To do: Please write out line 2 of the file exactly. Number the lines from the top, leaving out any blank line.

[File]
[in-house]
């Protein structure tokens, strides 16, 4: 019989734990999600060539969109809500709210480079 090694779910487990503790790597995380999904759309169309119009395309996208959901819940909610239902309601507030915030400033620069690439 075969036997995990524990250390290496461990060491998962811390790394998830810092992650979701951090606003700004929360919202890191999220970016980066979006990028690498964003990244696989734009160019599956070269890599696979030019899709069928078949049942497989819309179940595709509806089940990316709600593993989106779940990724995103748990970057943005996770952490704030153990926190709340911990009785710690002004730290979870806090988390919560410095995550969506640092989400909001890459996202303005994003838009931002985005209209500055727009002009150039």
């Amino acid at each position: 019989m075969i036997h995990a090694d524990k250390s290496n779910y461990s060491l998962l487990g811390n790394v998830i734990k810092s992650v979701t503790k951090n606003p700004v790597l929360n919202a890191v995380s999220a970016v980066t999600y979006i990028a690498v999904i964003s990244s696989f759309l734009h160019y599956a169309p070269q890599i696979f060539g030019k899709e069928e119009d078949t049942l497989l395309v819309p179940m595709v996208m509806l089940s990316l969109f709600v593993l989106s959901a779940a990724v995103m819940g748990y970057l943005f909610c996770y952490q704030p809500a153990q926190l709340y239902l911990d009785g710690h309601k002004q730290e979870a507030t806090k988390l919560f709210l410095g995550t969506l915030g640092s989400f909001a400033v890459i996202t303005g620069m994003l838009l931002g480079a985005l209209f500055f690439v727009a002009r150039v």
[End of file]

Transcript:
């Protein structure tokens, strides 16, 4: 019989734990999600060539969109809500709210480079 090694779910487990503790790597995380999904759309169309119009395309996208959901819940909610239902309601507030915030400033620069690439 075969036997995990524990250390290496461990060491998962811390790394998830810092992650979701951090606003700004929360919202890191999220970016980066979006990028690498964003990244696989734009160019599956070269890599696979030019899709069928078949049942497989819309179940595709509806089940990316709600593993989106779940990724995103748990970057943005996770952490704030153990926190709340911990009785710690002004730290979870806090988390919560410095995550969506640092989400909001890459996202303005994003838009931002985005209209500055727009002009150039």